On 29 March 2017 Teresa May wrote to Donald Tusk at the European Council notifying him that Britain would be leaving the EU, in accordance with article 50 of the Lisbon Treaty. She notified him, and the press notified the country that article 50 had been ‘triggered’, or, depending on which reports you read, ‘activated’. The clock was ticking. Two years, then out. Given the wording used back then, and the approaching deadline, it’s not surprising that some people are getting twitchy.
Yes, this ‘triggering’ or ‘activating’ was a sneaky – and misleading – use of language. It implied that once ‘triggered’, article 50, like the timer mechanism on a bomb, would set in train an explosion that nobody could want; and indeed, Teresa May’s letter does seem in retrospect like the ACME match applied to a long fuse sparking a trail around rocks and cacti in a cartoon desert; for two years we’ve watched ministers and civil servants frantically stamping on the burning fuse, trying to cut it, bury it, catch up with it, slow it down, blow it out, but whatever they come up with, however madly they try, time goes on and tick, tock, BANG! The implication is that anything that is ‘triggered’ at the beginning naturally has disaster at the end.
If 17.4 million people thought Brexit would bring disaster, we wouldn’t have voted for it. Ah, say remainers, but we’re going to have a No Deal Brexit. That really will be a disaster!
Two points. Firstly, there was never any need for a No Deal Brexit. Secondly No Deal is not a problem.
A deal could have been struck months ago. The UK’s Department for Exiting the European Union (DExEU) was working for an advanced free trade deal with the EU, and likewise, the EU proposed in March 2018 that we should have a free trade deal covering all sectors with zero tariffs on goods. Sounds like the same thing, or near enough. What went wrong?
According to Stephen Baker MP, former Parliamentary Under-Secretary at DExEU, his department was undermined by the Cabinet Office’s Europe Unit, which came up with its own ‘high alignment’ Brexit plan. This emerged as the Chequers proposal, a Brexit in name only. In other words, Number 10 got in the way and produced something unacceptable. Now the resulting Withdrawal Agreement has been rejected by parliament, and the clock ticks on.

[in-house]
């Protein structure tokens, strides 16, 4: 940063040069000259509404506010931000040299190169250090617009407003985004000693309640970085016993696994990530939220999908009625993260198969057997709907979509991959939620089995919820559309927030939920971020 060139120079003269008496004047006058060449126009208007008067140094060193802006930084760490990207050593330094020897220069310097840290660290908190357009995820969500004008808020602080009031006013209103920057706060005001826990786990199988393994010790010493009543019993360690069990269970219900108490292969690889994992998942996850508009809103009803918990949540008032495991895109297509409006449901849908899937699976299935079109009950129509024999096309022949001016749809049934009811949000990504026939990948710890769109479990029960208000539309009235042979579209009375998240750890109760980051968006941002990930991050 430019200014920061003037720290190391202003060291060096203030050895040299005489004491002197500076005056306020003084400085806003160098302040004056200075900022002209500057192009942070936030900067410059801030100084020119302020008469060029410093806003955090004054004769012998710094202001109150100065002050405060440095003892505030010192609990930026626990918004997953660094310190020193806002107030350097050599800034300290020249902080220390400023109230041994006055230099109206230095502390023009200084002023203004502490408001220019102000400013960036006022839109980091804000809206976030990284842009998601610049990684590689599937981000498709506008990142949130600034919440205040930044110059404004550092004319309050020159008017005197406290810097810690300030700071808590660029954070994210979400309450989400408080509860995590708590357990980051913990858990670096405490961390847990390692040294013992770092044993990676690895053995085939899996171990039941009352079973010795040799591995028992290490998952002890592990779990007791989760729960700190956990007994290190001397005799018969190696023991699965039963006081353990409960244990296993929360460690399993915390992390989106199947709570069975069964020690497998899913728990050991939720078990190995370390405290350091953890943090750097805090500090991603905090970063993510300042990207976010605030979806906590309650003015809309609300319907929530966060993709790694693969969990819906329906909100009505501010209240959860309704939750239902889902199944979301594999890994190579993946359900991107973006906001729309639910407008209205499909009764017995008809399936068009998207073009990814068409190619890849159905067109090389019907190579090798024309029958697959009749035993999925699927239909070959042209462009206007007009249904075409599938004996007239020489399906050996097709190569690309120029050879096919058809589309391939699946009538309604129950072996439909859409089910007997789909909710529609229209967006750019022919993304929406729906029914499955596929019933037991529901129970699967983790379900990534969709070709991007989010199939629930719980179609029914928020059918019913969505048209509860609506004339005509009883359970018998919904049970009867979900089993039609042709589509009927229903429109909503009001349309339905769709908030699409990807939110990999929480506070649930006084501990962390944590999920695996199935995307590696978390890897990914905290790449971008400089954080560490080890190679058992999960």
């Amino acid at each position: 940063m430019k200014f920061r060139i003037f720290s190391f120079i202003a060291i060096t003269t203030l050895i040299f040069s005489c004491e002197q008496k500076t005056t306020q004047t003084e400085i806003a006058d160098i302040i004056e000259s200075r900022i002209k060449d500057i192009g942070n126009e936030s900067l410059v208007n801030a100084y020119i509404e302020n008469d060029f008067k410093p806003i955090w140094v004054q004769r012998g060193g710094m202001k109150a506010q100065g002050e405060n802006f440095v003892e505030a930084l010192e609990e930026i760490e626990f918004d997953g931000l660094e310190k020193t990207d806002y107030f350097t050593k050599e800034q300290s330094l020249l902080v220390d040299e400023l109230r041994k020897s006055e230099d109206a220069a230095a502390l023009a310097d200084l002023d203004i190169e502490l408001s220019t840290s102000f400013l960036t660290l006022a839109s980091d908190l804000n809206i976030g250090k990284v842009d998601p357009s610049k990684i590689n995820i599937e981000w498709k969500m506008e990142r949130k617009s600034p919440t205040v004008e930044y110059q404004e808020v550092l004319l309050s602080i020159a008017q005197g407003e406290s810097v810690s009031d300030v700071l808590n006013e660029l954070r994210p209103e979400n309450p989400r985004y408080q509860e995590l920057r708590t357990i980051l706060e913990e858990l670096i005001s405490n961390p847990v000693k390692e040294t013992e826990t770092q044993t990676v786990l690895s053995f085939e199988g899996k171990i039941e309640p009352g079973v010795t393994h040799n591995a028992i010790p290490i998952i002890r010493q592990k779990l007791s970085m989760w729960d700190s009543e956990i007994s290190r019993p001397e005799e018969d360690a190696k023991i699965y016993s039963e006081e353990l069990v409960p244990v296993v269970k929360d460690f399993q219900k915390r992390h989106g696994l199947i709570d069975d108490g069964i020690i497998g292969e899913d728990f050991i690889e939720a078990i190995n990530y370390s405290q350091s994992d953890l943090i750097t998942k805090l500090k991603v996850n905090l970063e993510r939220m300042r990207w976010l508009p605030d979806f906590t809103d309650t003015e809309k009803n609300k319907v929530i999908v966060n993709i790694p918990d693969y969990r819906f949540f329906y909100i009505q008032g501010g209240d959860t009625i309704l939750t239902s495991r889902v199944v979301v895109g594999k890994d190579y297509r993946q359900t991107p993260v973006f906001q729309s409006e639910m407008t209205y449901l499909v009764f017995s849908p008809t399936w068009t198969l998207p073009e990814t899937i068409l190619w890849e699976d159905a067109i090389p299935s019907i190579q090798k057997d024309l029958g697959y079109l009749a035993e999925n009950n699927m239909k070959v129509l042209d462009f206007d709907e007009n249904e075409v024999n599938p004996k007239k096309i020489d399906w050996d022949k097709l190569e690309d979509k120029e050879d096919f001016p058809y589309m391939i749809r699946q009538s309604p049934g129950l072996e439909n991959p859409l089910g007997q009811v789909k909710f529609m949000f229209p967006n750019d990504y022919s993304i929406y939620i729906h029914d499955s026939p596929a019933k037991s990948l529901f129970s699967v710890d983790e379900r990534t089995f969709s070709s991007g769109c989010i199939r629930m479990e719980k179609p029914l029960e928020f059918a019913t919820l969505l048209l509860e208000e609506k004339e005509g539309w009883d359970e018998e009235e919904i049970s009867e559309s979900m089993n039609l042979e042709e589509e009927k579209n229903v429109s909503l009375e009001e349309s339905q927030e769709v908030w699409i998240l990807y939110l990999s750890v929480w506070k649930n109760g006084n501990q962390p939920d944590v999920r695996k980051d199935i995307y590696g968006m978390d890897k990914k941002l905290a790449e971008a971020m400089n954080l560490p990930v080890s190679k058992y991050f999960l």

By the way, Mr Baker’s answers to the European Scrutiny Committee on this subject make a long watch, but it’s well worthwhile: https://www.parliamentlive.tv/Event/Index/81a76aba-1e5f-4a02-92c7-248f2a072f42
It’s understandable that people with no vision for Brexit are getting twitchy. Their vision is full of food shortages, south east England jammed with lorries, no medicine deliveries, strawberries rotting in the fields, aeroplanes falling out of the sky. Their only hope to stop the ‘Brexit Bomb’ exploding is to apply for an extension to article 50.
Let’s have a reality check. No Deal does not spell disaster. Trade is carried on between private companies and individuals, not governments, and no-one is thinking of passing laws to stop them. WTO rules provide a legal framework for trade to continue until a tailor-made trade agreement is put in place, and article 24 of GATT states that tariffs or quotas need not be applied in the interim.
When I voted for Brexit I assumed there would be quite a lot to sort out, administratively. Companies and government departments might not like the hassle, but they can and will adapt. Remember the huge effort that went into averting the millennium bug disaster, that ticking time bomb that never went off, and more recently, the hours spent making every company, institution, charity, and all their websites compliant with EU General Data Regulation Protection. Current arrangements may have to be tweaked, new legislation enacted to re-ratify current practice, or new ways of doing things invented. But the basic fact of getting goods and money to swap across the border will not change. If the political will is there, it can be done. That’s a big ‘if’ right now, with the political class running around in circles, looking like it’s doing all it can to stop Brexit.
UKIP Leader Gerard Batten says this idea that you can’t leave the European Union without a deal is a false premise. He goes further, advocating unilateral unconditional withdrawal, not asking the European Union how we leave, but telling them how it’s going to work.
I like his advice. It seems like he might get the job done. Shame he’s not in the House of Commons.
Next time, vote UKIP 😉